BACKGROUND AND PURPOSE: Aneurysm embolization using Guglielmi detachable coils (GDC) is gaining increasing acceptance as a viable alternative to surgery in the treatment of cerebral aneurysms. Although recent reports describe a significant rate of symptomatic thromboembolic complications with GDC use, many of the neurologic deficits are transient. We sought to determine the incidence of silent thromboembolic events with the use of diffusion-weighted imaging and to correlate radiologic findings with the results of neurologic examinations. METHODS: Diffusion-weighted MR imaging was performed within 48 hours in 14 consecutive elective GDC aneurysm treatments. Embolizations were performed under systemic heparinization; all flush solutions were heparinized, and both guiding catheters and microcatheters were placed for continuous heparinized infusions. Neurologic examination, including the National Institutes of Health Stroke Scale determination, was performed by a stroke neurologist before the coiling procedures were performed, immediately after the procedures were performed, and before discharge. MR imaging examinations were reviewed by a stroke neurologist and an interventional neuroradiologist, with determination and characterization of diffusion-weighted imaging abnormalities. RESULTS: Small areas of restricted diffusion, presumed to represent procedure-related embolic infarctions, were noted on the images of eight of 14 patients. All except one of the areas were located ipsilateral to the side of the catheterization. Six patients had evidence of multiple infarcts. Most lesions were small (<2 mm); one patient with coil stretch and herniation into the parent vessel had numerous infarcts with a dominant posterior frontal infarct. Pre- and post-treatment National Institutes of Health Stroke Scale scores were unchanged for 13 of 14 patients. Overall, the rate of asymptomatic emboli was 61% (eight of 13 treatments) in uncomplicated treatments. Strokes occurred independently of the number of coils used; the mean number of coils used for patients with strokes was 7.6 (range, two to 13) and for patients without evidence of infarcts was 10.2 (range, one to 30). This was not a significant difference (P > .5). CONCLUSION: Silent thromboembolic events related to the use of the GDC system are a common occurrence, despite meticulous technique and systemic anticoagulation. Although clinical sequelae are rare, the high rate of occurrence suggests that alterations in the technique, such as the addition of antiplatelet agents, should be considered.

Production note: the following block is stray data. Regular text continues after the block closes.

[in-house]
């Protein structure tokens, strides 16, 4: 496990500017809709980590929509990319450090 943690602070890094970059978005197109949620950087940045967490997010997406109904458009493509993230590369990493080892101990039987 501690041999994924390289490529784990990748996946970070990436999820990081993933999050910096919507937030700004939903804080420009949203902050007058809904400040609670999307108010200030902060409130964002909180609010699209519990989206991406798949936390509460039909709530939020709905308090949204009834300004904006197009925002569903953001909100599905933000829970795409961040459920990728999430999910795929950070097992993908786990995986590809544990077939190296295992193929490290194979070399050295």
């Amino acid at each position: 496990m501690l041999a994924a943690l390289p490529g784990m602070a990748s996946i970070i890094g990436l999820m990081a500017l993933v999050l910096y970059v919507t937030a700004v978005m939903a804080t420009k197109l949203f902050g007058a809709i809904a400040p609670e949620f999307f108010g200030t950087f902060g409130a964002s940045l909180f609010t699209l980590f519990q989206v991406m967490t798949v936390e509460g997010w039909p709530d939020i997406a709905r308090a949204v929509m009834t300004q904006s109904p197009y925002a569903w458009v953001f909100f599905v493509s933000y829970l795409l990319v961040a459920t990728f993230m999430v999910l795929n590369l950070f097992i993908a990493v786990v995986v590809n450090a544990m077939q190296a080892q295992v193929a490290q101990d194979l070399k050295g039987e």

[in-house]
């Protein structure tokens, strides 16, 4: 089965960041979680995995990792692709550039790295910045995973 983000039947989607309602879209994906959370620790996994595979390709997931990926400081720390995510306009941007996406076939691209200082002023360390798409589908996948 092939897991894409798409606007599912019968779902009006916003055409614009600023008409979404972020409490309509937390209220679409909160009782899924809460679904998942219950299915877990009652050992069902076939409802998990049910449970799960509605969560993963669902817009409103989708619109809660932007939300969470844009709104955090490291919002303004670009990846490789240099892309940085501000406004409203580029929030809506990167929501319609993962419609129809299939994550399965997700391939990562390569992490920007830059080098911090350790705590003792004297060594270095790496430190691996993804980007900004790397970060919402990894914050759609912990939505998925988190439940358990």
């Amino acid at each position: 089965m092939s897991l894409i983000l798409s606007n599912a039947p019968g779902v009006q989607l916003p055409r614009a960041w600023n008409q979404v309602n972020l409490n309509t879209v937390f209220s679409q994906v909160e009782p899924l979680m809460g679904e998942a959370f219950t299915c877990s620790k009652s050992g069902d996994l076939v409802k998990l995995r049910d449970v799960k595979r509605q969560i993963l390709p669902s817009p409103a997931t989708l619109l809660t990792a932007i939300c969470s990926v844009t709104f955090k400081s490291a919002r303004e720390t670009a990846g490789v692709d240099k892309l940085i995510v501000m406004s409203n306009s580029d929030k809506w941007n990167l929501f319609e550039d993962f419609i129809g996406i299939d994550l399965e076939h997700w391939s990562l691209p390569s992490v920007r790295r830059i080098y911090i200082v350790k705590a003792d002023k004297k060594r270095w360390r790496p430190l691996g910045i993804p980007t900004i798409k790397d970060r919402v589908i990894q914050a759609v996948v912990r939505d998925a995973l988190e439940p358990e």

|Original language||English (US)|
|Number of pages||6|
|Journal||American Journal of Neuroradiology|
|State||Published - Feb 8 2001|